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Dressing for Job Interviews

It’s All about How You Dress

As a current job seeker, one thing I’ve been taking careful notice to is how other candidates dress for interviews. In comparison to most candidates, I’ve been wondering if I’m overdressed. Then I remember everything I ever read about dressing for interviews: always dress to impress. First impressions can be lasting impressions so it’s extremely important to make them your best.

Ditch the jeans, Capri pants, Bermuda shorts, tight fitting cloths, flip flops and sandals. Remove any facial piercings. This is neither a trip to the beach nor a leisurely day of errands.

Men should wear a conservative, solid color suit. Navy blue and charcoal grey are preferable suit colors.  Some dark brown suits are okay, but should generally be avoided. Earth tones aren’t formal enough and shouldn’t be worn. Black suits are plenty formal but are inappropriately flashy, like something you’d wear to a wedding. Pin stripes are okay, but only if they are subtle as they add a touch of flair, show a sense of adventurousness, and can liven up a gray suit. Suit jackets should fit so that they can be easily buttoned without any real tug marks across the fabric. The arms should be long enough so that about a ¼ inch of your dress shirt can be seen past the cuffs when your arms are relaxed at your side. White shirts are the safest and most conservative. Cream, almond and pale-blue shirts are also fine as long as they are solid without stripes or patterns. Point collars are recommended for an interview, but spread collars are okay too. Avoid cotton-blend shirts, polyester or any shiny shirts. Shirts should be 100% cotton. Ties should be between 2 ¾ and 3 ½ inches wide and should have a traditional pattern. Wear ties made of pure silk. Skip “trendy” ties or anything made of something other than silk. Your tie should reach, but not exceed, the top of your belt buckle. Windsor knots are generally preferred at job interviews because they’re considered the most conservative, but four-in-hand knots are fine as well. Knots should be neat and fit within the space created by your choice of collar. Your belt should always match your shoe color. Suspenders are fine, but avoid belt buckles. You should wear black, oxblood or brown leather shoes. Black shoes are strongly recommended because they match almost with any suit and are easy to coordinate with a belt. Avoid loafers. Socks should be dark and coordinate with your suit. They should be long enough so that no one can see your leg when you’re seated. Go sparingly on the cologne or use none at all. You don’t want to smother in interviewer in your cologne.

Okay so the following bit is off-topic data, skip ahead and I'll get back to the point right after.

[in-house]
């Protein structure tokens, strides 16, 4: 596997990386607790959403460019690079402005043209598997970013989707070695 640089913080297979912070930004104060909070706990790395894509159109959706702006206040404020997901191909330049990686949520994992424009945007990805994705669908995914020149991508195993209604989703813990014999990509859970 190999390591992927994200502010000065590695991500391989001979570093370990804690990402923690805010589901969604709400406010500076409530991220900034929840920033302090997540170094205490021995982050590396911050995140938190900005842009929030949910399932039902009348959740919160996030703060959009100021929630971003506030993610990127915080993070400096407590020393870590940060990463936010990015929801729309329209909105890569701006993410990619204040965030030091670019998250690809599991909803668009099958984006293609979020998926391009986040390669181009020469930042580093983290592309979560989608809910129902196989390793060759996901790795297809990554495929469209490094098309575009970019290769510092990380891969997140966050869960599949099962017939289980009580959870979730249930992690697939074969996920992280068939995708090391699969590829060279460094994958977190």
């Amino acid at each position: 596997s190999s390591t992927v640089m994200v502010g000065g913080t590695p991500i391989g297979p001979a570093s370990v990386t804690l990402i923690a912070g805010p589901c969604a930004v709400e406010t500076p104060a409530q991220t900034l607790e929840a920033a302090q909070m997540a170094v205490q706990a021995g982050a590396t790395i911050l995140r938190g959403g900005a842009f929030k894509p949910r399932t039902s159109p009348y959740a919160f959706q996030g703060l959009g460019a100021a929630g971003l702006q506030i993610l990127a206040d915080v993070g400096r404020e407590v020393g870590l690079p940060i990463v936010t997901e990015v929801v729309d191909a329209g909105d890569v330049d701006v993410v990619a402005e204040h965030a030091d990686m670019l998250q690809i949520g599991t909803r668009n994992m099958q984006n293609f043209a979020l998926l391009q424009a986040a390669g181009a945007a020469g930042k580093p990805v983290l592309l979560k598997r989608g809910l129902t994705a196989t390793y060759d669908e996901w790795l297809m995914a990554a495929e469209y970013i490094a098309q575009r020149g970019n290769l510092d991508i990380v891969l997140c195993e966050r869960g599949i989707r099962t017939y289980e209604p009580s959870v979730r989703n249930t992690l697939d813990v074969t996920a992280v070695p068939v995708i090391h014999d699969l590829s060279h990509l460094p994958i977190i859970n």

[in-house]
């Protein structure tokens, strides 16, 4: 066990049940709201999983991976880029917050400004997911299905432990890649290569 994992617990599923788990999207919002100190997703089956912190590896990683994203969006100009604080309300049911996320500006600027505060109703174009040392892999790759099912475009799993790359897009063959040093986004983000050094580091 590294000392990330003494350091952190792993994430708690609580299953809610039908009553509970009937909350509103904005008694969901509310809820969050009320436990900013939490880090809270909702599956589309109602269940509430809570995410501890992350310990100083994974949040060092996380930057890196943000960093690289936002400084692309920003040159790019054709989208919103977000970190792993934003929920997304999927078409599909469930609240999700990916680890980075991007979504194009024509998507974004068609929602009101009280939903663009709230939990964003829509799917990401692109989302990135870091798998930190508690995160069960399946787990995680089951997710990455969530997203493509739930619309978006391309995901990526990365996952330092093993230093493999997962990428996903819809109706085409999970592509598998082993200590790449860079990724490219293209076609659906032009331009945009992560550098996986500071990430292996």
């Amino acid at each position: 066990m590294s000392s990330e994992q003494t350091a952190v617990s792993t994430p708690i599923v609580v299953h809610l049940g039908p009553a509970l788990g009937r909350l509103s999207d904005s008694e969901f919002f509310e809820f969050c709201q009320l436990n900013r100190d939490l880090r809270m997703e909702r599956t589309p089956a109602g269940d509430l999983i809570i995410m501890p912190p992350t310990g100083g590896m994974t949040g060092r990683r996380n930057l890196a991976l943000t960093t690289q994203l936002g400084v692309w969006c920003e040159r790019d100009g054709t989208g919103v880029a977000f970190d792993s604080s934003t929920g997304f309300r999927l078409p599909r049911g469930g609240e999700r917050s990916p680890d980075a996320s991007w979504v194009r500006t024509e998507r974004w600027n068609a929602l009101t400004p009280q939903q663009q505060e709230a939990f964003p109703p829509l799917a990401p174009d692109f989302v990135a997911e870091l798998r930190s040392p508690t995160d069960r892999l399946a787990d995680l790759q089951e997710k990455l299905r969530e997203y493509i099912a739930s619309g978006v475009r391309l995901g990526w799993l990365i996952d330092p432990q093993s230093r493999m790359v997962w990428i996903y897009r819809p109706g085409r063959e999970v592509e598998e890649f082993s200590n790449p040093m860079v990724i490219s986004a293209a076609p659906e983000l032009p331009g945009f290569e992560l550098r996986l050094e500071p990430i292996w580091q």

Women should wear a conservative two-pieced matched pantsuit or skirt suit. Dresses and dress pants with a nice button down blouse are also acceptable. Navy blue, charcoal grey, khaki, and black are preferable suit, dress, and pant colors. Very subtle weave patterns and plaids will work.  Skirts and dresses should be knee length or longer. Avoid wearing micro-skirts, mini-skirts, and mini-dresses. Underneath the suit jacket, wear a white tailored shell or blouse of good quality knit. The same goes for your nice button down blouse if you’re opting for dress pants. Be sure not to show any cleavage. Shoes and hosiery should be neutral in color. Go with flats or heels that are black, beige, taupe, and tan are always a safe bet. Heels should never be more than a couple of inches in height. Shoes should always be closed toe. Nude is the best choice for pantyhose. Avoid high contrast between your suit and hosiery color. A watch is fine, but remember to keep your choices simple and always lean toward conservative. Avoid extremes of style and color. It depends on the industry; some may go for more creativity, but generally keep it simple when it comes to jewelry. Keep make-up conservative as well. A little is usually better than none. Nails should be clean and well groomed. Avoid extremes of nail length and polish color. As with men and cologne, go sparingly on the perfume or use none at all. You don’t want to smother in interviewer in your perfume.

When it comes to briefcases, portfolios, and handbags, try to use leather. Avoid large and bulky briefcases, portfolios, and handbags. Make sure whatever you’re carrying coordinates with what you’re wearing. Leave the backpacks at home.

Hair should be tidy and ideally low maintenance – i.e., back from the face, not elaborate. Men, short hair is generally preferred. Facial hair is discouraged, although well-groomed mustaches are usually okay.

You want to come across professional and not high-maintenance or fussy in your appearance. Don’t try to look dowdy or older than you are. Appear confident. The way you’re dressed will help sell yourself during the interview.

About the Author

Elizabeth has spent several years working in the healthcare field. She’s worked on both the clerical and clinical side of the industry. Elizabeth has a strong commitment to supporting the personal and professional goals of anyone who wants to realize their full potential so they can enhance their own lives, as well as the lives of those around them.

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